Accessibility links

Breaking News

UN confirms Doha talks with Taliban will exclude Afghan rights defenders

FILE - U.N. Secretary-General Antonio Guterres, shown addressing global envoys during talks on Afghanistan in Doha on May 2, 2023, launched the Doha process to try to establish a coherent, unified approach to engagement with the Taliban government.
FILE - U.N. Secretary-General Antonio Guterres, shown addressing global envoys during talks on Afghanistan in Doha on May 2, 2023, launched the Doha process to try to establish a coherent, unified approach to engagement with the Taliban government.

The United Nations confirmed Friday that a rare meeting of global envoys with Afghanistan’s Taliban rulers this month will not address concerns about Afghan civil society and women human rights defenders.

Roza Otunbayeva, the head of the U.N. Assistance Mission in Afghanistan, or UNAMA, emphasized the importance of the world community opening a direct dialogue with the Taliban, suggesting it could create opportunities for Afghan women to participate in future talks.

“This is what is possible today. … It is a process. Let’s start to speak,” she told reporters in New York after briefing a U.N. Security Council meeting on the Afghan situation.

The two-day U.N.-hosted meeting will commence in Doha, Qatar, on June 30. It will be the third session of what is referred to as the “Doha process,” and the Taliban have agreed to attend for the first time.

“For the first time, special envoys of all the countries would meet face to face with the Taliban. They would tell them that, 'Look, it doesn’t work like this, and we should have women around the table, and also provide them with access to the business,' ” Otunbayeva said.

U.N. Secretary-General Antonio Guterres launched and hosted the Doha process in May 2023 to establish a coherent and unified global approach to engagement with the Taliban government, which has yet to be formally recognized by the world.

Guterres did not invite de facto Afghan authorities to the first meeting. The Taliban refused an invitation to the second round of talks in February unless their delegates could be accepted as the sole representatives of Afghanistan.

Human rights groups, including Amnesty International and Human Rights Watch, have criticized the U.N. for inviting the Taliban to the Doha huddle rather than holding them accountable for “crimes” against Afghan women and girls.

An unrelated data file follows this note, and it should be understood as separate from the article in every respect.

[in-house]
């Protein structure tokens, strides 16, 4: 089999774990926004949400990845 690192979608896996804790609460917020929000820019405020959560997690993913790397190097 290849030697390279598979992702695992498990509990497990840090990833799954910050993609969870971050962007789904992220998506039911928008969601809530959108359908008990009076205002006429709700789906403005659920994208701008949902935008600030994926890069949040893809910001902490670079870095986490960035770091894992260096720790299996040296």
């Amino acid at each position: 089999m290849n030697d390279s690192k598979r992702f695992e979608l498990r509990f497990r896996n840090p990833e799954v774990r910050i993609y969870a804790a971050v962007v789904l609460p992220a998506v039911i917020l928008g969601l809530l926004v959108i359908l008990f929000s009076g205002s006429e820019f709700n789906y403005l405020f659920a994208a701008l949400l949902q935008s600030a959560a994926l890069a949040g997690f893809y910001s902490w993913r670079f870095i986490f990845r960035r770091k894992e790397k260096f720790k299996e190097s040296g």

Otunbayeva responded to the criticism Friday, saying the U.N. would consult civil society representatives from inside and outside Afghanistan before the June 30 meeting. They also will speak to special international envoys on July 2, a day after the meeting with the Taliban ends, she noted.

Help for businesses, farmers

The UNAMA chief explained that discussions at the third Doha meeting will focus on helping Afghan private businesses, addressing financial and banking sector issues, and finding alternate livelihoods for farmers affected by the Taliban's nationwide ban on opium poppy cultivation.

She said all these issues are related to women: “There are 5 million addicted people in Afghanistan. More than 30% [of them] are women.”

Otunbayeva said the Taliban expect international assistance and capacity building in the security, agriculture and health sectors.

“What do we need [in return]? We need them to change their minds and let girls go to school. I don’t understand what is the reason why they don’t let girls go to school. There is no Islamic country out of 57 where girls don’t go to schools.”

The Taliban regained power in Kabul in August 2021 as U.S.-led NATO troops withdrew from the country after nearly 20 years of involvement in the Afghan war. The fundamentalist authorities have since barred girls aged 12 and older from attending secondary school and have suspended female students from universities as well as other higher education.

Most Afghan women are prohibited from public and private employment, including the U.N., and they are not allowed to visit public places such as parks, gyms and bathhouses. Women are required to undertake road or air trips only when accompanied by a male relative.

The Taliban dismiss criticism of their policies, insisting they are aligned with Afghan culture and Islamic law.

Agnes Callamard, the secretary-general at Amnesty International, said in a statement Friday that the credibility of the Doha meeting “will be in tatters if it doesn’t adequately address” the Afghan human rights situation and fails to engage Afghan women rights defenders.

“Sidelining critical discussions on human rights would be unacceptable and set a deeply damaging precedent,” Callamard said. She urged the international community to adopt a clear and united stance to protect the rights of Afghan women.

"Caving into the Taliban’s conditions to secure their participation in the talks would risk legitimizing their gender-based institutionalized system of oppression — a system that has sought to erase women and girls from society by callously stripping them of their most fundamental rights,” she said.

Tirana Hassan, the executive director at Human Rights Watch, described the exclusion of Afghan women from the upcoming Doha talks as shocking.

“Excluding women risks legitimizing the Taliban’s abuses and triggering irreparable harm to the U.N.’s credibility as an advocate for women’s rights and women’s meaningful participation,” Hassan said in a statement issued Friday.

VOA U.N. Correspondent Margaret Besheer contributed to this report.